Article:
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Business Organizations Law

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Fair Value And Fair Price In Corporate Acquisitions, Rutheford B. Campbell Jr. Nov 1999

Fair Value And Fair Price In Corporate Acquisitions, Rutheford B. Campbell Jr.

Law Faculty Scholarly Articles

In statutory corporate acquisitions, dissenters' rights entitle shareholders of acquired corporations to obtain a "fair value" for their consideration, while common-law fiduciary duties ensure that such shareholders receive a "fair price" in the transaction. Courts, however, have had difficulty defining and measuring fair value and fair price, leaving this area of the law in disarray. This Article reviews the current framework of appraisal rights and fiduciary duties and proposes refined definitions of fair value and fair price that are based on attractive moral and economic values widely shared by society. The proposal respects the expectations of shareholders and provides guidance ...


Untenable Status Of Corporate Governance Listing Standards Under The Securities Exchange Act, Douglas C. Michael Aug 1992

Untenable Status Of Corporate Governance Listing Standards Under The Securities Exchange Act, Douglas C. Michael

Law Faculty Scholarly Articles

United States securities markets operate under a system of supervised self-regulation created by the Securities Exchange Act of 1934 (Exchange Act). That system includes substantive regulation of the traders and the issuers of securities traded in those markets through the use of listing standards.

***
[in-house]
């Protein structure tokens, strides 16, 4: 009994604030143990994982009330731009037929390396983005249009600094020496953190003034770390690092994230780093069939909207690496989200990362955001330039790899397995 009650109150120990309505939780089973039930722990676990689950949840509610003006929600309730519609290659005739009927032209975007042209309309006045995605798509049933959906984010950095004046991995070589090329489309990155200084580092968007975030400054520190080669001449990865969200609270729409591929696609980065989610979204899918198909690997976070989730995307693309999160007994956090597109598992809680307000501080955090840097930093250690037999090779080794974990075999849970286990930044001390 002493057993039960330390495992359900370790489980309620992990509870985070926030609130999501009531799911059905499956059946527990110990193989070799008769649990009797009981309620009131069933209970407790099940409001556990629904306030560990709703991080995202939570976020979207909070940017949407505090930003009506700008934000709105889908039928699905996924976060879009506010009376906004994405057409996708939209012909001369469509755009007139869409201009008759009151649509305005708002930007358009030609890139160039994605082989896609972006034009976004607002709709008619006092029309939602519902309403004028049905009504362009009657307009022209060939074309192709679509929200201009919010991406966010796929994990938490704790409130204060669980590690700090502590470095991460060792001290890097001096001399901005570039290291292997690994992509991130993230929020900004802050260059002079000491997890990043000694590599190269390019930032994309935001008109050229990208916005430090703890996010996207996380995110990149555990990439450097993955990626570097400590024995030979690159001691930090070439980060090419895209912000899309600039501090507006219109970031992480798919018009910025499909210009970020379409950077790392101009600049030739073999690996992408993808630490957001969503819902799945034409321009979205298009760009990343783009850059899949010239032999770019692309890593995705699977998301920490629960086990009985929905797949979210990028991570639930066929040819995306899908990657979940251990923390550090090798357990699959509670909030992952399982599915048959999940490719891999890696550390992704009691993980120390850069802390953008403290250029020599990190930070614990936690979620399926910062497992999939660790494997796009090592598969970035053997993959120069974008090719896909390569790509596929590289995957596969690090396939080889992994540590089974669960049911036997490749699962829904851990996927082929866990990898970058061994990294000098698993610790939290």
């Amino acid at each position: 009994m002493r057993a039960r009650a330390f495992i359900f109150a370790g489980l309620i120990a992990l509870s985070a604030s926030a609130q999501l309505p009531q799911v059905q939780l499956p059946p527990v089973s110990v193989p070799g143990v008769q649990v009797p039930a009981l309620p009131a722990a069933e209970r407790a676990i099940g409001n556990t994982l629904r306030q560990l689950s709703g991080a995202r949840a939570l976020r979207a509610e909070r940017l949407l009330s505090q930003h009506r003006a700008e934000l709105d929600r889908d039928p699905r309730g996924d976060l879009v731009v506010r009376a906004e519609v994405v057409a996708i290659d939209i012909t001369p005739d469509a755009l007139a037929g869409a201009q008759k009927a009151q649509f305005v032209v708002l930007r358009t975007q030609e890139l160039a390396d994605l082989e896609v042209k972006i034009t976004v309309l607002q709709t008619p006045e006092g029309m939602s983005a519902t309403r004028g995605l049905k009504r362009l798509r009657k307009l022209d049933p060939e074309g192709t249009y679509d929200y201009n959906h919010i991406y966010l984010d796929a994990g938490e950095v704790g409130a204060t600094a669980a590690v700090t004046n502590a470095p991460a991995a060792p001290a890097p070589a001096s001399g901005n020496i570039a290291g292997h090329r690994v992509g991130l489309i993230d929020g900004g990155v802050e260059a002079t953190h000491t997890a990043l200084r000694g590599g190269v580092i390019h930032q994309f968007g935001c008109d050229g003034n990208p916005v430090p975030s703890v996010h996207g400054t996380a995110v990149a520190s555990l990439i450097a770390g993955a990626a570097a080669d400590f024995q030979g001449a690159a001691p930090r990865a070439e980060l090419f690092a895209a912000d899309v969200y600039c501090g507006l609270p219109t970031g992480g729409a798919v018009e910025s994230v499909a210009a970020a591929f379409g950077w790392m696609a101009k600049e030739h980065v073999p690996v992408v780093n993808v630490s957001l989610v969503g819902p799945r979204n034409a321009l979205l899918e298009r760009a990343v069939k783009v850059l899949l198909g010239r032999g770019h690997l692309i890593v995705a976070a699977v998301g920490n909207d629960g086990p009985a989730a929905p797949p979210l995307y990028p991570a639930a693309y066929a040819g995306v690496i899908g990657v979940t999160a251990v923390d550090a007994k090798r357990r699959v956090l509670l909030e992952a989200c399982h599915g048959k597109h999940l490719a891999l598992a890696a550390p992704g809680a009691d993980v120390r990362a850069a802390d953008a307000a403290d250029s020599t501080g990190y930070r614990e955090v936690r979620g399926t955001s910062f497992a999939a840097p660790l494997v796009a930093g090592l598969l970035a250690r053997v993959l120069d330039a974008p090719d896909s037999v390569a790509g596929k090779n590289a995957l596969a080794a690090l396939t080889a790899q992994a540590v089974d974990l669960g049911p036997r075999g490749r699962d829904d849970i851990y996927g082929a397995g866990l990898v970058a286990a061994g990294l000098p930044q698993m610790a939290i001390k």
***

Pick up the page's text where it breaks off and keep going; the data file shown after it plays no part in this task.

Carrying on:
These listing standards have a unique status. They are part of a self-regulatory system, but are not classic self-regulation. The markets do not govern the traders of which it consists; rather, it governs outsiders—the issuers. The markets and the Securities and Exchange Commissions have sought to control issuers in ways not clearly related to trading ...


Santa Fe Industries, Inc. V. Green: An Analysis Two Years Later, Rutheford B. Campbell Jr. Jan 1978

Santa Fe Industries, Inc. V. Green: An Analysis Two Years Later, Rutheford B. Campbell Jr.

Law Faculty Scholarly Articles

In 1977, the Supreme Court decided Santa Fe Industries, Inc. v. Green. Although the outcome of that decision should have surprised no one, since the trend of the Court clearly had been to constrict the scope of the federal securities legislation, the case was a major decision that will have a substantial impact on the development of corporate law in this country. Indeed, it may turn out to be one of the most significant corporate cases decided by the Supreme Court in recent years. Since by this point the dust has settled from the case, it seems appropriate to examine ...


Limited Liability For Corporate Shareholders: Myth Or Matter-Of-Fact, Rutheford B. Campbell Jr. Jan 1975

Limited Liability For Corporate Shareholders: Myth Or Matter-Of-Fact, Rutheford B. Campbell Jr.

Law Faculty Scholarly Articles

One of the most important and firmly entrenched concepts of modern corporate law is the concept of limited liability. The digests abound with ringing phrases granting the owners of corporations immunity from liability beyond their initial investment. There are, however, numerous cases in which the courts have denied the owners of corporations the protection of limited liability and have held the owners liable for an obligation incurred by the corporation. It is the purpose of this paper to examine the theories under which the owners of corporations have been held liable for the contractual obligation of corporations.